On September 9, 2020, Northern Lights Resources Corp. (CSE: NLR) announced the results of an airborne geophysics survey at their 100% owned, 868 hectares Secret Pass Gold Project in Mohave County, located in the historic Oatman-Katherine Gold District near the borders of Nevada and California. The district produced over 2 million ounces of gold and 1 million ounces of silver between 1863 and 1940 from 80 separate producing mines, and there are still many abandoned mines and workings in the area.
The airborne geophysics surveys are part of the firms phase 1 exploration program for the project which will be used to refine a phase 2 exploration drilling program. The phase two program will be conducted to establish a NI-43-101 resource calculation for the Tin Cup and FM Zones on the property. Tin Cup and FM were extensively drilled by Santa Fe Mining between 1984 and 1991, and are the only areas at Secret Pass that had previous drilling, although records show at least the project area contains 15 historic workings.
Supernova Metals Corp. (TSXV: SUPR) announced in late September that it has received approval from the TSX Venture for its option agreement with Allegiant Gold Ltd. (TSXV: AUAU) on the Clanton Hills property. APEX Geoscience Ltd. will manage the exploration program at Clanton Hills. Historical data is currently being compiled and a re-inversion of historic CSAMT surveys completed on the property will be re-processed using modern inversion codes which will enable a better idea of how structures are oriented on the property for drill planning.
The Clanton Hills property comprises 32 mineral claims located in Yuma County, 112 kilometres west of Phoenix. Supernova plans to commence a drill program sometime in October 2020. Magnetic, VLF and gravity ground geophysical surveys will be completed shortly to help delineate the drill targets.
Arizona Silver Exploration Inc (TSXV: AZS) is conducting exploration on its Philadelphia gold-silver project located in the Oatman Mining District of Mohave County. The project hosts the Arabian-Philadelphia mine that entered operation in the late 1800’s and operated until it was shut down in 1941 under the War Order Act due to World War Two that closed all non-essential mines, and it was never reopened.
On September 2, the Company announced assay results from its recently initiated drill program, with showings of 23.35 g/t gold, 82.3 g/t silver, and 340 ppm of beryllium over 1.5 metres. Another interval of 18.45 metres containing 3.81 g/t gold and 49.21 g/t silver and 113 ppm of beryllium was also reported. Arizona Silver is focusing its efforts on the northern extension of the strike and believes that the drill core results indicate that the primary vein target has been intersected. The continuing work will help delineate the size of the deposit on all sides and results are indicating the dip is much steeper than originally thought.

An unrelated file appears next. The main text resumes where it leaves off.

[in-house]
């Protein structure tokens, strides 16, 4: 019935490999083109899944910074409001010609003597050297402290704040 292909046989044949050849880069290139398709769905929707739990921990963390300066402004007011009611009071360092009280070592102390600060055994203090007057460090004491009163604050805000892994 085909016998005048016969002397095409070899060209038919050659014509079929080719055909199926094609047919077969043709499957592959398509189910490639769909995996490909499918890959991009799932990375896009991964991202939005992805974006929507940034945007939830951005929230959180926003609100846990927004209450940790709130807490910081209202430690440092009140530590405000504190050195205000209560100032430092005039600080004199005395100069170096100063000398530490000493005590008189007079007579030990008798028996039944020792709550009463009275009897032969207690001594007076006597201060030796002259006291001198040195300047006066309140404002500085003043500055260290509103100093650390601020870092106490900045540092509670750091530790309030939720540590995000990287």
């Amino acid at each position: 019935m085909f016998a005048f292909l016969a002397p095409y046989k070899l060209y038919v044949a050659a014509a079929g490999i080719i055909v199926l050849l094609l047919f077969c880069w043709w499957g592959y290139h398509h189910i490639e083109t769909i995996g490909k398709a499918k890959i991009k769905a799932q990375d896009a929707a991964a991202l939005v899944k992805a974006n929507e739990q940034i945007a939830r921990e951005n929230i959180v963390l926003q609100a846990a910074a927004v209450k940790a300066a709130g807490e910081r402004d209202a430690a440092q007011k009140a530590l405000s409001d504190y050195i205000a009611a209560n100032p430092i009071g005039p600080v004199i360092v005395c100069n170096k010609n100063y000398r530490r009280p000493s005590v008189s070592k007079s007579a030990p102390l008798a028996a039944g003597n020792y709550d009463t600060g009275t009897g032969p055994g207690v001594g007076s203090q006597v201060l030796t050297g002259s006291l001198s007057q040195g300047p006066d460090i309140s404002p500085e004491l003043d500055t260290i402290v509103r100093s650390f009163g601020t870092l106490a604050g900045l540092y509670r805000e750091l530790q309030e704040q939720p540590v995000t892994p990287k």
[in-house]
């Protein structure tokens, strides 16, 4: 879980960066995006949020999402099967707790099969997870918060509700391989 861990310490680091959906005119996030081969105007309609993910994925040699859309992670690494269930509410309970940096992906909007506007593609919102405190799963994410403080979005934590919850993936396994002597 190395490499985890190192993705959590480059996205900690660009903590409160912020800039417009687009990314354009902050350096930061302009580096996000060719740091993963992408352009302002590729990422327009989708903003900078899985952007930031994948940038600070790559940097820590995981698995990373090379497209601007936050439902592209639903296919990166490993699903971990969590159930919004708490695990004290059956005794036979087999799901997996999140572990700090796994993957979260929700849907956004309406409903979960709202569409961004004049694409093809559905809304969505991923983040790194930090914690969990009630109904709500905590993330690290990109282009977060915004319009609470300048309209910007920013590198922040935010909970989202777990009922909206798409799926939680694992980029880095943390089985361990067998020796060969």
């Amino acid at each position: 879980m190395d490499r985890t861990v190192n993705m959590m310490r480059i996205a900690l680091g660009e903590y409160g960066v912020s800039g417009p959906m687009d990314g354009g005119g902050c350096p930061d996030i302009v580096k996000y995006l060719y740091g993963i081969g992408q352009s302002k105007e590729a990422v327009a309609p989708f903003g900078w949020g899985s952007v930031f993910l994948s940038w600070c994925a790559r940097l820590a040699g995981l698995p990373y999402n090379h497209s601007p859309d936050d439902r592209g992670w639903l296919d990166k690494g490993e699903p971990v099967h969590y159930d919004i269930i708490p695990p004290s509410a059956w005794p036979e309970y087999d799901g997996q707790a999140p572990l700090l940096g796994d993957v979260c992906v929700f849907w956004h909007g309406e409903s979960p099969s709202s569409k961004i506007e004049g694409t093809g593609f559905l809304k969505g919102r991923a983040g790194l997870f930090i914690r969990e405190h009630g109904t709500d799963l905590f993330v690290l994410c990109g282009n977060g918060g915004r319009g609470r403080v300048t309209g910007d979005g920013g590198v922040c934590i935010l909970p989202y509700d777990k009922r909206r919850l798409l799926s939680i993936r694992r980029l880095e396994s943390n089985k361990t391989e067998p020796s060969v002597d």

GMV Minerals Inc (TSXV:GMV) is a Vancouver-based junior gold exploration company that is developing its flagship Mexican Hat Project in Arizona into a potential mine. Located in Cochise county in southeastern Arizona, GMV, through a 100% owned subsidiary, controls a 100% interest in the project.
What makes GMV a compelling story is that the project was previously explored by gold mining giant Placer Dome during the 1980’s with encouraging results for the property’s potential. GMV has picked up where Placer Dome left off, continuing with its own exploration work, and on November 20, 2020, GMV released a Preliminary Economic Assessment (PEA) for the project that shows an inferred mineral resource of 688,000 ounces of gold, justifying further development to advance the property.
With gold at near record levels and global instability causing a flight to gold as a hedge, gold investors are looking for undervalued opportunities. Arizona offers many opportunities to revisit old abandoned gold and silver mines, where operators can apply modern exploration techniques and technologies to reduce risk and have the best chance at success.
The state has very reliable mining infrastructure and is mining friendly. While existing exploration and production records from many decades ago may be somewhat unreliable, there is often enough good data to work from to formulate an efficient and effective exploration plan, particularly if work had been done on properties within the past 30 or so years. It may be beneficial for gold exploration investors to pay attention to what is happening within the region.
Information for this briefing was found via Sedar and the companies mentioned. The author has no securities or affiliations related to this organization. Not a recommendation to buy or sell. Always do additional research and consult a professional before purchasing a security. The author holds no licenses.